Two-term Tennessee Gov. Bill Haslam sees an almost equal political divide in America, but his hope is that people of faith can help to solve problems and restore unity. His comments came as he talked about his new book “Faithful Presence: The Promise and Peril of Faith in the Public Square” during an Aug. 11 program sponsored by UT Martin’s WestStar Leadership Program. The noon event was held at the Southwest Tennessee Development District in Jackson.
The program was part of the “Lunch Learn Leadership” series sponsored by UT Martin’s WestStar Leadership Program and offered to WestStar alumni throughout the year. The former governor signed copies of his book following lunch and his comments to more than 90 invited guests from around West Tennessee. According to an amazon.com review, the book examines Haslam’s vision “for the redemptive role of faith in politics while examining some of the most complex issues of our time.”
“It’s no secret to anybody, regardless of what your politics are, that the country is really divided, right? If I took a show of hands, everybody would be there,” Haslam said, noting that the last nine presidential elections were decided by single digits, the U.S. Senate is split 50-50, and the U.S. House of Representatives is separated by only four votes, but a deeper issue exists.
“We’re not just divided, but we’re really mad at the other side, and we’ve become contemptuous of the other side,” he said. “In other words, the other side is not just wrong, they’re wrong for bad motives.” It’s a concept known as motivation attribution asymmetry, and he added, “Today in the United States, the motivation attribution asymmetry between Republicans and Democrats is more than between Israelis and Palestinians.”
“What I’m saying is maybe in this country that’s evenly divided and mad and contemptuous of the other side, maybe people of faith can be part of the answer.”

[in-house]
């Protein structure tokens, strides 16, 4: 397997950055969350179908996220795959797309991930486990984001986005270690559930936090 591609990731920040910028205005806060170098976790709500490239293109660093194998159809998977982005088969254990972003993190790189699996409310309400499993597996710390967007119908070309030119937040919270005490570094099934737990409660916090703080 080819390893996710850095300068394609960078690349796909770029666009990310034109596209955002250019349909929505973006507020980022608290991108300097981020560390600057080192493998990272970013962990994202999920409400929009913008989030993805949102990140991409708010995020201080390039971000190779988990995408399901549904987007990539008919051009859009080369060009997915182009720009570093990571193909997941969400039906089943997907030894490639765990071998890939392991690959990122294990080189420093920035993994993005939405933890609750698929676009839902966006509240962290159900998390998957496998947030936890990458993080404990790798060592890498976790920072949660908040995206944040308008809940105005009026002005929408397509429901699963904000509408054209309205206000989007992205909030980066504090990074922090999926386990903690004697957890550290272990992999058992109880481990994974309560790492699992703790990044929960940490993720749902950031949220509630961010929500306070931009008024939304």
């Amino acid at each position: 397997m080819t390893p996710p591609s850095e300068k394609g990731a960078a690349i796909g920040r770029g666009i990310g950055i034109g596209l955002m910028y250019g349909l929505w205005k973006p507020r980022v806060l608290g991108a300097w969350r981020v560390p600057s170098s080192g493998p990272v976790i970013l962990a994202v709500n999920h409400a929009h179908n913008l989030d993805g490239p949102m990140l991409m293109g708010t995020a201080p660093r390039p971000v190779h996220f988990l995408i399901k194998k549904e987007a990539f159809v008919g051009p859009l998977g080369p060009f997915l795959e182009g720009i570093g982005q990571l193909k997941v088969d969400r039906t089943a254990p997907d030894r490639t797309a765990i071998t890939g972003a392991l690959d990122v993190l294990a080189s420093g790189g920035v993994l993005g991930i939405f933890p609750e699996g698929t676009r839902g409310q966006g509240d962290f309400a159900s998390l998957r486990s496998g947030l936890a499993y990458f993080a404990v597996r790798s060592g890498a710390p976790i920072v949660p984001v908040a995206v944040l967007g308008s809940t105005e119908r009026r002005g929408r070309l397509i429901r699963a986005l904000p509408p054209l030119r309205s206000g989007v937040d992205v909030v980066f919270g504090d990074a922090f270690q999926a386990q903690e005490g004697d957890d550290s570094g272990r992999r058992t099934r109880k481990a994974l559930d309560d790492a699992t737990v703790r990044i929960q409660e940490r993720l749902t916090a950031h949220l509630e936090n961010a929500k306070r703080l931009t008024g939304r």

With these points in mind, Haslam said that he wrote the book for people of faith but hopes others will benefit by reading it and using the ideas to solve problems. “Remember Jesus saying look at the log in your own eye before you get the speck out of someone else’s eye,” he said. “What I’m saying is maybe in this country that’s evenly divided and mad and contemptuous of the other side, maybe people of faith can be part of the answer.”
Haslam highlighted three main points covered in the book, starting with something he learned from his political mentor, the late Tennessee senator and statesman Howard Baker Jr. The one-time majority leader of the Senate and President Ronald Reagan’s chief of staff said, “Always remember, the other fellow might be right.” Applying Baker’s advice, Haslam said “we should approach the public square with humility, meaning ‘I don’t always get this right. I’m here to learn.’”
“The second thing we should do is say, ‘We’re going to approach this not to win the argument but to get the best answer.’” Haslam said that trying not to win the argument is hard for many people, but in the end, elected officials at all levels should seek to arrive at the best answers to problems, which led to his final point about elected officials making a difference.
“… But the thing I always say is it’s much easier to make a point than it is to make a difference.”
“It’s really easy in today’s political world to make a point,” he said, referencing the use of social media. “… But the thing I always say is it’s much easier to make a point than it is to make a difference.” He referenced his own experiences as governor by adding, “And when you’re in office, and I don’t care what office it is, the chances to make a difference are way greater than you think they are. The decisions made can either help more people or not to a greater extent than I ever dreamed possible.”
He closed by saying that people of faith can solve problems right where they are, and Haslam cited the advice given to the captive people of Israel by the biblical prophet Jeremiah who said, “Seek the welfare of the places where you were called, for in its welfare you will find your welfare.” His book’s title “Faithful Presence” was inspired by these words.
“I think that’s what we’re supposed to be doing,” Haslam said. “And whether you’re in a school, in a hospital, in a government job, you’re working on a farm, whatever it is, what we’re supposed to do is to seek the welfare of that place we’re called … and have a faithful presence in those places where God has called us to, whatever that looks like.”